Art turns ugly in squabble over 'Hope'
Friday, February 13, 2009
(02-12) 18:45 PST --
Artist Shepard Fairey says that he has distributed more than 300,000 copies of his iconic poster of President Obama with the word "Hope" written underneath and that it has inspired countless other versions. Now, the 38-year-old Los Angeles street artist, who says he used an Associated Press photograph as a "visual reference" for his piece, is in the middle of a copyright battle that goes to the heart of how media is made, remixed and mashed up.
Given the notoriety of Fairey's iconic poster, "it is kind of the perfect storm," said Michael Kwun, a senior staff attorney at the Electronic Frontier Foundation, a San Francisco digital advocacy organization. "It raises questions about what we as a culture and a legal society feel is proper."
The question is "how much leeway do we give a second-comer when they want to use someone else's original creation," said Michael Kahn, who
teaches a course on censorship and free expression at Washington University School of Law and has represented artists and Fortune 500 companies in copyright disputes. "This would make a terrific question on a law school exam."
The fear among artists and advocates is that too tight an interpretation of copyright law would stifle creativity and expressions of political dissent. But courts have long tried to balance that approach with the need to protect the value of the original work.
New technology that makes it increasingly easy to combine different types of media is putting more people in legal limbo.
Case in point
Ask Stephanie Lenz, the Pennsylvanian woman who posted to YouTube a 29-second video of her toddler dancing to Prince's song "Let's Go Crazy" in 2007. When Universal Music Publishing Group demanded that YouTube take down the video, San Francisco's Electronic Frontier Foundation filed suit, claiming that it was a fair use of the song. The case is ongoing.
Or ask the owners of CommonWealth Press in Pittsburgh. After the Pittsburgh Steelers won their sixth Super Bowl this month, owner Dan Rugh started selling a shirt with the outline of the Lombardi Trophy, the word "Sixburgh" and the phrase "Yes, We Did" in the team's black-and-gold colors. Rugh stopped selling them after receiving a letter from the National Football League telling him that using the Lombardi Trophy image violates the league's registered trademark and the trophy's copyrighted design.
Started with poster
Fairey's fair-use journey started in January 2008, when he created the poster by taking a 2006 Associated Press photo of Obama at a news conference with actor George Clooney and tightly cropping the image around the then-candidate's face.
In Autumn, Fairey told The Chronicle that "the illustration does have roots in propaganda art. I also want it to seem like a patriotic image, but not be seen as too countercultural. ... It needed just enough mainstream ingredients to transcend."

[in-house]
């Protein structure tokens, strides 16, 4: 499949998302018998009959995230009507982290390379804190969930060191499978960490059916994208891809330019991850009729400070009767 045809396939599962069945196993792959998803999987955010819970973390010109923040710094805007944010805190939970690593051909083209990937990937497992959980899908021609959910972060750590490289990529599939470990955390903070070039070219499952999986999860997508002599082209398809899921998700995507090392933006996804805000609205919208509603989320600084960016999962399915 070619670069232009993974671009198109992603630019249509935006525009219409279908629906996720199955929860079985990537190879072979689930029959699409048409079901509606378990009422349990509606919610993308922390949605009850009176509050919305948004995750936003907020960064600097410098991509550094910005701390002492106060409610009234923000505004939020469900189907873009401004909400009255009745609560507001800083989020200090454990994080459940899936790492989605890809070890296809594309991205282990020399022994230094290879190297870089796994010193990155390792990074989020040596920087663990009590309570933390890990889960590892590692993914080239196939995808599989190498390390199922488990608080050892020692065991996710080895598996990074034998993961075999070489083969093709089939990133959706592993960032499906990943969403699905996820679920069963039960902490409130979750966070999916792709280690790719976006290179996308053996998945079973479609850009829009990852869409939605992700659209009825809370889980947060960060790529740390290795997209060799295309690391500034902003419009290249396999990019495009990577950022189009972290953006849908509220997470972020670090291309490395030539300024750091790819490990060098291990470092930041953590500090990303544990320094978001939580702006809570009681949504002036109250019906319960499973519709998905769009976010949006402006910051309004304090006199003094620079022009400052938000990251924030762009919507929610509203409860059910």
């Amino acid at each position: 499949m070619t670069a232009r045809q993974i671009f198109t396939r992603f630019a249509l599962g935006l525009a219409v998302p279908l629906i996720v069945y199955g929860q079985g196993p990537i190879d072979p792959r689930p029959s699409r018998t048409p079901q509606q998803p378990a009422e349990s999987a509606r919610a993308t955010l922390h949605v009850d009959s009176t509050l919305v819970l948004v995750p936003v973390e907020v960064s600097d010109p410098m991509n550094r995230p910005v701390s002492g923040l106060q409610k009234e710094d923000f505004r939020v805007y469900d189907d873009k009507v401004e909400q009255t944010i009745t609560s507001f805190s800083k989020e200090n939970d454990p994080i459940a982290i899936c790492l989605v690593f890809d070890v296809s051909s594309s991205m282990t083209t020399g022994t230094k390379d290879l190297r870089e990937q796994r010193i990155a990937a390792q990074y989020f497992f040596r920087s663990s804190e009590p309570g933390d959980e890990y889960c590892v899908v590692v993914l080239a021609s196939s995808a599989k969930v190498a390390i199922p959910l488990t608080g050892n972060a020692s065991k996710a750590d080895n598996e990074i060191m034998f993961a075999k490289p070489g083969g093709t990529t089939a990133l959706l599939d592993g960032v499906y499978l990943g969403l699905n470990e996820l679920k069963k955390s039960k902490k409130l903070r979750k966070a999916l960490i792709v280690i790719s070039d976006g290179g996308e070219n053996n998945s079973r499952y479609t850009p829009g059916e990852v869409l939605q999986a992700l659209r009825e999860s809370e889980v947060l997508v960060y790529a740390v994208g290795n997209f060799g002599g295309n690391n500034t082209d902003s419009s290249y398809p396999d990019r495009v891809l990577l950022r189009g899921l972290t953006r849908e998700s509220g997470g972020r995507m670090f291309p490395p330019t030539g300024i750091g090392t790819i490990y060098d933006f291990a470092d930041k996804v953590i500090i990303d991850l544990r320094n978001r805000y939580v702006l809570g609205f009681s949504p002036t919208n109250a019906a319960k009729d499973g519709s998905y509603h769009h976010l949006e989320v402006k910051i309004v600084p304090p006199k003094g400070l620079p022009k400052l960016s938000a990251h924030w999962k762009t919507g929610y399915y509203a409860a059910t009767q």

Interest in Fairey's resulting image caught fire contiguously with Obama's campaign, and Fairey - an Obama supporter - began plowing the money he made from poster sales into producing more of them - eventually giving away tens of thousands of "Hope" posters in battleground states, according to court documents and past interviews he's done with The Chronicle.
Last month, an attorney for the Associated Press contacted Fairey, according to court documents, and said the use of the image required permission and credit.
This week, Fairey's attorneys - including Stanford University Law School lecturer Anthony Falzone - responded by suing in U.S. District Court in New York, asking the court to rule that the artist's work was protected by the Fair Use Doctrine of copyright law.
Courts determine if a new work is fair use by asking the following questions: Is the new work transformative - does it add new meaning - and not just replicate the original? What is the nature of the work? (Creative or fictional works generally get more protection than purely factual ones, legal scholars say.) How much of the original work is used? Does the new creation use the "heart" of the original? And how would the new work affect the market for the original?
Fairey's attorneys say he used the photograph taken by Mannie Garcia as a "visual reference for a highly transformative purpose." Fairey's use hasn't affected the AP's ability to take photographs and sell and distribute them. Rather, "Fairey has enhanced the value of the Garcia photograph beyond measure," according to the complaint filed by Fairey's attorneys.
Fairey told The Chronicle last fall that originally, "my goal was to sell 350 prints and print 1,000 to mail out." Signed copies of the poster have sold for several thousand dollars on eBay.
The wire service argues he should have licensed the photo - much as rappers license a sliver of music they want to sample on a recording.
Why not seek license
"I would like to ask Mr. Fairey why he didn't just ask to license it," said Patrick Ross, executive director of the Copyright Alliance, a Washington trade group whose supporters include movie studios, television networks and artists interested in preserving copyright protection.
Fairey's attorney Falzone, executive director of the Fair Use Project at the Center for the Internet and Society at Stanford, declined to comment.
While several legal scholars predicted the case will be settled before it gets to court, some said they would like to see a legal ruling.
Ross said several visual artists have told him that while "what Fairey did was very cool, it was a rather pedestrian thing in the art world. I would love to see a court decide this. It would give everybody a little more guidance."